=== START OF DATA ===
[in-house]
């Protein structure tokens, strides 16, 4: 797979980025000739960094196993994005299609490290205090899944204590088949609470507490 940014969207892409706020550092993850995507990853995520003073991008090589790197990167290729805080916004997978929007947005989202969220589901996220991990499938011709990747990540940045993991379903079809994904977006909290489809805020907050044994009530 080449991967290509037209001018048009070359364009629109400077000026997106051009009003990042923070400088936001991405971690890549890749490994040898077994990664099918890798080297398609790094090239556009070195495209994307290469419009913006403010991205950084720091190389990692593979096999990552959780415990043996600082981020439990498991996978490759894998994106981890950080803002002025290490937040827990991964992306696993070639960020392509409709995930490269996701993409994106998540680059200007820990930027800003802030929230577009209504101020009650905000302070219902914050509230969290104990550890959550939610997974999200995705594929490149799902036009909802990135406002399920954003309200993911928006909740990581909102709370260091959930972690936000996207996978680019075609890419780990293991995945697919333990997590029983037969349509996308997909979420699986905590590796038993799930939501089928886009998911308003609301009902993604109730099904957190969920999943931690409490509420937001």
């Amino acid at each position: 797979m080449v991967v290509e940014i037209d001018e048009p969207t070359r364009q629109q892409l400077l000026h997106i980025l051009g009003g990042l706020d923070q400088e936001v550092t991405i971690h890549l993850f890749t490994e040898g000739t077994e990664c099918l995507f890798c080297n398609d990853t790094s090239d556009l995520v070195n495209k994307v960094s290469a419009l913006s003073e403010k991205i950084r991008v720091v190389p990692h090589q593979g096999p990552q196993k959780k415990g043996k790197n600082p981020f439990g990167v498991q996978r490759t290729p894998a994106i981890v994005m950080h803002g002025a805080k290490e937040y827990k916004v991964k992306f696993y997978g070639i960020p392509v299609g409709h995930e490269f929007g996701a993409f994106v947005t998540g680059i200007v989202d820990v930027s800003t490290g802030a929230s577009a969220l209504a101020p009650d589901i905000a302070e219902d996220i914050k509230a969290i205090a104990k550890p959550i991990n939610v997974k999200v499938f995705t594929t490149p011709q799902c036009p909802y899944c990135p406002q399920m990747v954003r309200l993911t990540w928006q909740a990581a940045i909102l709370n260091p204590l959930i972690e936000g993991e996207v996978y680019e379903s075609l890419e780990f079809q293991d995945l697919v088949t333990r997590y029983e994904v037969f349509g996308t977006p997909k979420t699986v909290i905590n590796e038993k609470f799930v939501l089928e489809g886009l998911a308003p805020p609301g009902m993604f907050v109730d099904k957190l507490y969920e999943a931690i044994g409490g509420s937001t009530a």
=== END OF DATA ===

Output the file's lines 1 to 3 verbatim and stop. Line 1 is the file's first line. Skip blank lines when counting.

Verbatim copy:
[in-house]
């Protein structure tokens, strides 16, 4: 797979980025000739960094196993994005299609490290205090899944204590088949609470507490 940014969207892409706020550092993850995507990853995520003073991008090589790197990167290729805080916004997978929007947005989202969220589901996220991990499938011709990747990540940045993991379903079809994904977006909290489809805020907050044994009530 080449991967290509037209001018048009070359364009629109400077000026997106051009009003990042923070400088936001991405971690890549890749490994040898077994990664099918890798080297398609790094090239556009070195495209994307290469419009913006403010991205950084720091190389990692593979096999990552959780415990043996600082981020439990498991996978490759894998994106981890950080803002002025290490937040827990991964992306696993070639960020392509409709995930490269996701993409994106998540680059200007820990930027800003802030929230577009209504101020009650905000302070219902914050509230969290104990550890959550939610997974999200995705594929490149799902036009909802990135406002399920954003309200993911928006909740990581909102709370260091959930972690936000996207996978680019075609890419780990293991995945697919333990997590029983037969349509996308997909979420699986905590590796038993799930939501089928886009998911308003609301009902993604109730099904957190969920999943931690409490509420937001």
């Amino acid at each position: 797979m080449v991967v290509e940014i037209d001018e048009p969207t070359r364009q629109q892409l400077l000026h997106i980025l051009g009003g990042l706020d923070q400088e936001v550092t991405i971690h890549l993850f890749t490994e040898g000739t077994e990664c099918l995507f890798c080297n398609d990853t790094s090239d556009l995520v070195n495209k994307v960094s290469a419009l913006s003073e403010k991205i950084r991008v720091v190389p990692h090589q593979g096999p990552q196993k959780k415990g043996k790197n600082p981020f439990g990167v498991q996978r490759t290729p894998a994106i981890v994005m950080h803002g002025a805080k290490e937040y827990k916004v991964k992306f696993y997978g070639i960020p392509v299609g409709h995930e490269f929007g996701a993409f994106v947005t998540g680059i200007v989202d820990v930027s800003t490290g802030a929230s577009a969220l209504a101020p009650d589901i905000a302070e219902d996220i914050k509230a969290i205090a104990k550890p959550i991990n939610v997974k999200v499938f995705t594929t490149p011709q799902c036009p909802y899944c990135p406002q399920m990747v954003r309200l993911t990540w928006q909740a990581a940045i909102l709370n260091p204590l959930i972690e936000g993991e996207v996978y680019e379903s075609l890419e780990f079809q293991d995945l697919v088949t333990r997590y029983e994904v037969f349509g996308t977006p997909k979420t699986v909290i905590n590796e038993k609470f799930v939501l089928e489809g886009l998911a308003p805020p609301g009902m993604f907050v109730d099904k957190l507490y969920e999943a931690i044994g409490g509420s937001t009530a």